Wednesday, February 11, 2009

Does IRD's Mark Tooley Support Torture?

It's a fair question.

On 03 February 2009, an article authored by Mark D. Tooley, a so-called "expert" for Institute on Religion & Democracy (IRD) and a former 14-year CIA analyst* from, apparently, 1980 to 1994, appeared on IRD's website. Of course Tooley's extended stay with the CIA ended before the recent Bush Administration went off their rocker and openly legitimized torture in violation of the Geneva Agreement.

Many of us know IRD for its attacks on The Episcopal Church (TEC) and other mainline protestant churches. (Note of interest: Roberta Green Ahmanson is no longer a listed IRD Director and a search of their site does not anywhere list the Ahmanson name though a Google Search turns up the relationship in a bevy of places.)

There is so much wrong with Tooley's vile article (the original article which appeared in an on-line right-wing rag) I don't even know where to begin, so perhaps reading it yourself (link above, which I rarely do) will give you a taste of Tooley's seeming understatement of US torture which appears cavalier at best. Given the article appears on IRD's website, and Tooley is an "expert" for the organization, I can only assume the IRD concurs with Tooley's thinking on the issue.

Evidently, being opposed to torture isn't wholly bad. Rather, Tooley's complaint seems to be that it is bad if you don't bother to note that other countries torture in the same breath as mentioning the U.S. Like any of us believe that torture in North Korea, Pakistan, China or Israel etc. is somehow okay? Is there something inherently wrong with U.S. citizens pointing out--and being opposed to--U.S. torture? Are there any of us that would stand on the side of torture in any country?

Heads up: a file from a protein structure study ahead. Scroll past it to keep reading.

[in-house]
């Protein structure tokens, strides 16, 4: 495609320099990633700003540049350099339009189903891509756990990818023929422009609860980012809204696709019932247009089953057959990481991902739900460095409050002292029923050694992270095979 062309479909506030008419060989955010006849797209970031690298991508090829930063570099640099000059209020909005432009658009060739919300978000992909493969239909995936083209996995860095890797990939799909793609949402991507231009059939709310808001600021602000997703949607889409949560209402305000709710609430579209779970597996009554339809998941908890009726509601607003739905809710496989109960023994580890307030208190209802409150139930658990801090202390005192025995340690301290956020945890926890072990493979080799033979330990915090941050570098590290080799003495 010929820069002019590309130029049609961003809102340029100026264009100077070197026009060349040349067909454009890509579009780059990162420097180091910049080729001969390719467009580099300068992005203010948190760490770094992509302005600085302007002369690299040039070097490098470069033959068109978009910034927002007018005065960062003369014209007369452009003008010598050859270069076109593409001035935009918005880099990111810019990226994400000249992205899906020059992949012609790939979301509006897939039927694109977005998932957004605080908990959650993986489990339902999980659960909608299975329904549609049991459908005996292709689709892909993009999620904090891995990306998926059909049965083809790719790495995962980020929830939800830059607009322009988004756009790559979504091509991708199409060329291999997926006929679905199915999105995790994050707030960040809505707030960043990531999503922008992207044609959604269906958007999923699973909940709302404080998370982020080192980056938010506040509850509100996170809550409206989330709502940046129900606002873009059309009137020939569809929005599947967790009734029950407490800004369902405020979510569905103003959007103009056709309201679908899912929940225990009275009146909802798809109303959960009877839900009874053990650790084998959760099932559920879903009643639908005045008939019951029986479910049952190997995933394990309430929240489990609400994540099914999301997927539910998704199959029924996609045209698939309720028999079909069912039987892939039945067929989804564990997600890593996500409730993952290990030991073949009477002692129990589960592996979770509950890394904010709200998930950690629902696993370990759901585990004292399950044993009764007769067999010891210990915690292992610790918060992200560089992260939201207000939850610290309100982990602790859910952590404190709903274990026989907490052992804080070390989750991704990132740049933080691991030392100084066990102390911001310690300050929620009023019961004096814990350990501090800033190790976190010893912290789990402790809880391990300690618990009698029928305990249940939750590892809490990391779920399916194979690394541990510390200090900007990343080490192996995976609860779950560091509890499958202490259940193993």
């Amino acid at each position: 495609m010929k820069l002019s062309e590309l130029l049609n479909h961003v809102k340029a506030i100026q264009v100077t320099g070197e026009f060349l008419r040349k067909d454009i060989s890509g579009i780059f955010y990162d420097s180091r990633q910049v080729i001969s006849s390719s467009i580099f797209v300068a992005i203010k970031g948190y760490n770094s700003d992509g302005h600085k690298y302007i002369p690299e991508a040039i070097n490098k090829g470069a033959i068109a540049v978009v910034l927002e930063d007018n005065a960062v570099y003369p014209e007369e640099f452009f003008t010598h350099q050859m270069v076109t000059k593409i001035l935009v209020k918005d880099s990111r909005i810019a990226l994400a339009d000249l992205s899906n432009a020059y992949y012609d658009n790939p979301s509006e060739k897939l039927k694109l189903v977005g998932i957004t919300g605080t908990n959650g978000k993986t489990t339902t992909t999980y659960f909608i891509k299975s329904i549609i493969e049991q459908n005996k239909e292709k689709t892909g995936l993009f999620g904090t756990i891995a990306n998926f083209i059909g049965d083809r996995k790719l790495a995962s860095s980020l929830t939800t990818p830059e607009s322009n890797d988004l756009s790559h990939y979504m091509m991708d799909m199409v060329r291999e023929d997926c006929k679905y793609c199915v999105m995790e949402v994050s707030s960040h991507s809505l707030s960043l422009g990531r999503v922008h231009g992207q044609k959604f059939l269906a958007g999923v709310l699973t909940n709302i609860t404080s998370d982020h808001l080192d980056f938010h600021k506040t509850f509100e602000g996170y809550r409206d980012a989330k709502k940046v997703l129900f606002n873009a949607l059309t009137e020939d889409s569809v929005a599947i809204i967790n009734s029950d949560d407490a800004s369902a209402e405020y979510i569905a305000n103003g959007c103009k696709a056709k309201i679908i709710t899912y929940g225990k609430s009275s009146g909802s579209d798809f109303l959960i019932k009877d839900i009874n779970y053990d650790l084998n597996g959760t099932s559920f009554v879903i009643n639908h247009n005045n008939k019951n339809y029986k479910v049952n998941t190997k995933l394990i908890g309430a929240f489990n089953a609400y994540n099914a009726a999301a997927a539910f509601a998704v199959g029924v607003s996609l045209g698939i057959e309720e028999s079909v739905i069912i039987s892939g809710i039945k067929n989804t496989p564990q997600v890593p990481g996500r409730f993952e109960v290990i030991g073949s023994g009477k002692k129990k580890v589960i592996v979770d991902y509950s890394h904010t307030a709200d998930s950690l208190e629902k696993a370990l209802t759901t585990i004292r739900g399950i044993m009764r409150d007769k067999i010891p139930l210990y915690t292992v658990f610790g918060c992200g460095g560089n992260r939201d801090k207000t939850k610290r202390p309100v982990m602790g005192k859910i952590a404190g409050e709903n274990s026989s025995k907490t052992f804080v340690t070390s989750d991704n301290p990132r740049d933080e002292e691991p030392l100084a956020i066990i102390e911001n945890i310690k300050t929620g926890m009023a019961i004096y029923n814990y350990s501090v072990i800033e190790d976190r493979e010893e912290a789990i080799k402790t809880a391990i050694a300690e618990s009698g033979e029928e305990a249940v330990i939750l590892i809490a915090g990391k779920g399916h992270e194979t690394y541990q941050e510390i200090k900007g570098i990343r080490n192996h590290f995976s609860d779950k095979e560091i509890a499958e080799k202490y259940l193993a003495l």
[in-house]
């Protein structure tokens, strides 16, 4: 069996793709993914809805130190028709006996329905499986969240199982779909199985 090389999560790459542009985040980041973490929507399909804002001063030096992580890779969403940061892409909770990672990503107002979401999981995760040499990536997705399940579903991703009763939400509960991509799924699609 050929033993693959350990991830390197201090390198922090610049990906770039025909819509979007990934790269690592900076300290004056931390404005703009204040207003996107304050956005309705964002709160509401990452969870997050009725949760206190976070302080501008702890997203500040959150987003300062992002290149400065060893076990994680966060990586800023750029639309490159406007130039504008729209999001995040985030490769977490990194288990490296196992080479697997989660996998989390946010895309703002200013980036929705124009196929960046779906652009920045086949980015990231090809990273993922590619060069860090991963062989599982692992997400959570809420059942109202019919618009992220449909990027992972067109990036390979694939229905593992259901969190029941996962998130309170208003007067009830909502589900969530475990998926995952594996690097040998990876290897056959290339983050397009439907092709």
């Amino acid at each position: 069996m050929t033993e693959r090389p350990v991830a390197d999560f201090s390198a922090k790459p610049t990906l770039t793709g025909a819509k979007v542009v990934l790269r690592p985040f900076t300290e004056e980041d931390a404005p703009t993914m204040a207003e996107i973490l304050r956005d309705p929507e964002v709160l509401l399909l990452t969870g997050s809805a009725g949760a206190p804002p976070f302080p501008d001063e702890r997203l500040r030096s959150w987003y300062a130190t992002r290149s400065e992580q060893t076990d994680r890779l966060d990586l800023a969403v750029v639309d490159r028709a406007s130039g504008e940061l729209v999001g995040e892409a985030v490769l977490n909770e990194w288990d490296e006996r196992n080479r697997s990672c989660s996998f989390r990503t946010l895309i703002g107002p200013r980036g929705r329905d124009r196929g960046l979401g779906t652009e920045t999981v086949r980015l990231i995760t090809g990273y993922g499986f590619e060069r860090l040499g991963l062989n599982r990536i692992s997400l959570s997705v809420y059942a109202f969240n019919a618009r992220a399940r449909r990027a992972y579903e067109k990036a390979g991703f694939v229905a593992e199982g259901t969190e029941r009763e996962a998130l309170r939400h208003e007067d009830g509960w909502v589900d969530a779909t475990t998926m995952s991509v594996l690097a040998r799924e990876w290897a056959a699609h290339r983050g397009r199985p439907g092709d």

Since the writing of Tooley's article, new evidence has come to light about torture, including the use of a scalpel to cut the testicles of one prisoner, a British subject, Binyam Mohamed, now being held at Gitmo.

Yes, you read that right.

Here is an except from yesterday's news from Think Progress:

The 25 lines edited out of the court papers contained details of how Mr Mohamed’s genitals were sliced with a scalpel and other torture methods so extreme that waterboarding, the controversial technique of simulated drowning, “is very far down the list of things they did,” the official said.

Another source familiar with the case said: “British intelligence officers knew about the torture and didn’t do anything about it.” [emphasis original]

--Ben Armbruster

In fairness to Tooley, if indeed he is opposed to all torture, fine with me. But his position sure doesn't seem to read that way. Rather, Tooley seems to suggest that only torturing 100 people (and that number is obviously arbitrary for we do not know just how many people the U.S. has tortured, its extent or methods or how many we have sent to foreign governments for rendition) just ain't so bad.

For those of us in the U.S. opposed to--and ashamed of--our government's position and rendering of torture, it is hardly surprising for us to suggest we need to clean up our own act. And it would surely not be in error to claim that we don't care who tortures or where, it is never right. And while groups around the world expose torture, we most certainly cannot leave America off that list. Sad, but true.

That we in the United States even have to have this discussion is shameful beyond words.

UPDATE: Go here to read more on Binyam Mohamed. VERY sad story, and now the Pentagon is alleged to be withholding information from President Obama on the matter. This gets weirder and weirder.

*Correction: Apparently, Tooley was a CIA Analyst for eight, not fourteen, years.